Swap-out Food Restrictions for Foods You Should Eat!
Most of us know about all the “bad” foods we should not be eating on a regular basis. Those so-called bad foods likely set you up for a higher risk of developing obesity, cancers, heart disease, diabetes and other health conditions. You may be turned off by all the foods you can’t eat…..What if you focus more on the variety of foods you can and should eat rather than the long list of foods you should not be eating daily?
The standard list of treat foods includes: refined and processed grains, fried foods, fatty foods, sugary drinks, desserts, and candy. Soups often contain heavy doses of salt, while condiments like ketchup can be full of sugar. You often start to feel like every food is a no. Hearing a negative all the time can depress you, make you feel deprived, and interfere with your efforts to create a healthy diet plan.
If you are focused on limiting heart disease, the Mediterranean Diet can help. It offers a wide range of food choices from all of the six food groups, and most of these foods are easy to find, tasty and filling. If you follow a Mediterranean style eating plan it should include most fruits and vegetables, legumes, whole grains, fish, moderate alcohol, limited amounts of meat and healthy oils and nuts. This approach to eating offers variety and it has also been associated with lower rates of heart disease.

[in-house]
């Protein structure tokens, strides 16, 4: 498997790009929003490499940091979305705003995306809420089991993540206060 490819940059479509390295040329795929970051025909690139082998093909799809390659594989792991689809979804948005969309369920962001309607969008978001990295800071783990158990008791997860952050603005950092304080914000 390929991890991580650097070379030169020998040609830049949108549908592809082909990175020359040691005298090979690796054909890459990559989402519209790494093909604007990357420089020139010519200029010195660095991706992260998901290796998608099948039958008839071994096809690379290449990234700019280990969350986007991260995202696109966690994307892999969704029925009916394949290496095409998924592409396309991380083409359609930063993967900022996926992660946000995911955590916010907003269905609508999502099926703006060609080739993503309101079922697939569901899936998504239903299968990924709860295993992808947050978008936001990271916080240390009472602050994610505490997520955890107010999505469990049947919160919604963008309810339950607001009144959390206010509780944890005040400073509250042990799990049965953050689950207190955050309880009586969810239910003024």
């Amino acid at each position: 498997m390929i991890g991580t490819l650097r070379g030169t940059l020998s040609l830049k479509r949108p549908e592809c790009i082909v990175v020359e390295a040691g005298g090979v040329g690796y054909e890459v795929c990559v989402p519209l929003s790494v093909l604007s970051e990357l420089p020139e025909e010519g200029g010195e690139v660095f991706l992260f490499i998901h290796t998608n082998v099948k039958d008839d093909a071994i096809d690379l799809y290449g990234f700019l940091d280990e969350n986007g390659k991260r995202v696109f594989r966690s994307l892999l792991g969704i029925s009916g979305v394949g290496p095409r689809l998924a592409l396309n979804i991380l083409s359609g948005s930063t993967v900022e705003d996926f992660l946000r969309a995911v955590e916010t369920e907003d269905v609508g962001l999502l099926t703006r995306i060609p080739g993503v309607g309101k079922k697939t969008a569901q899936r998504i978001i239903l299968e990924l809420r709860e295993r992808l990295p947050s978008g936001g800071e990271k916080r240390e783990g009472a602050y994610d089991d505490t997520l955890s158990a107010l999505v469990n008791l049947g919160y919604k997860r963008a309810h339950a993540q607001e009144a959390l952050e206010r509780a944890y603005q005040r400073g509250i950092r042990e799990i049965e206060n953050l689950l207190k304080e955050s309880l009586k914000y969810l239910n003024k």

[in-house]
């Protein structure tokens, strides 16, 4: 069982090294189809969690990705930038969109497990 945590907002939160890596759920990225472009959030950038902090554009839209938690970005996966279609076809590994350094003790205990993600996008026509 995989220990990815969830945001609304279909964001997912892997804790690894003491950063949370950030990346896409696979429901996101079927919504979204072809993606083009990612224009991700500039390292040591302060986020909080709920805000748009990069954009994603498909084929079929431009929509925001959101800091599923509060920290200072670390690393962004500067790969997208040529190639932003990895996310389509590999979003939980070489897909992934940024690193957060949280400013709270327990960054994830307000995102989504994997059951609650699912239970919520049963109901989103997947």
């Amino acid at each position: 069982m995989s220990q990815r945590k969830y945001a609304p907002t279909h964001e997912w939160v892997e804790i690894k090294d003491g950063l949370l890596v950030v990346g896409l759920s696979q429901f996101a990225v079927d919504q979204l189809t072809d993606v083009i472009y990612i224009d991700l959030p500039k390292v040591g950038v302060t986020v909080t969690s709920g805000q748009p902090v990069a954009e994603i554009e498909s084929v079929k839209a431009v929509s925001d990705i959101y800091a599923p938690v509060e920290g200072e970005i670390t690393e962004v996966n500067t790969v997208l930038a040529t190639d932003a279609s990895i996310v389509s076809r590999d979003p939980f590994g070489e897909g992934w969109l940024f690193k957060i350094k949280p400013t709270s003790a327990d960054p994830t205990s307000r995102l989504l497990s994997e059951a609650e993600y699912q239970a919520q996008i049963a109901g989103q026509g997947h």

A recent study published in the European Heart Journal linked consumption of a Mediterranean diet to lower risks of heart attacks and strokes in people with heart disease. The study reviewed data on 15,000 people in 39 countries around the world. What was very interesting is that the study showed that emphasizing daily consumption of healthy foods had more impact on heart health than simply avoiding a westernized diet. That means that “what you eat is more important than what you don’t eat.”
Since dieters typically struggle with deprivation, which often causes weight cycling instead of sustained weight loss, it might be better to identify “what you should be eating,” and then over time, simply try to achieve portion control to maintain a certain daily calorie intake. Keeping hunger under control and eating a diet rich in nutrients may be key to heart health. It might also help you to finally achieve some dietary balance and sustained weight loss.
Experts in nutrition usually refrain from tagging foods as “good” or “bad,” however it is important to recognize that the current western diet is filled with high density (high calorie) foods that are low in nutrients and high in salt, sugar, fats, while the Mediterranean diet is filled with quality foods that taste good and offer a bounty of nutrients.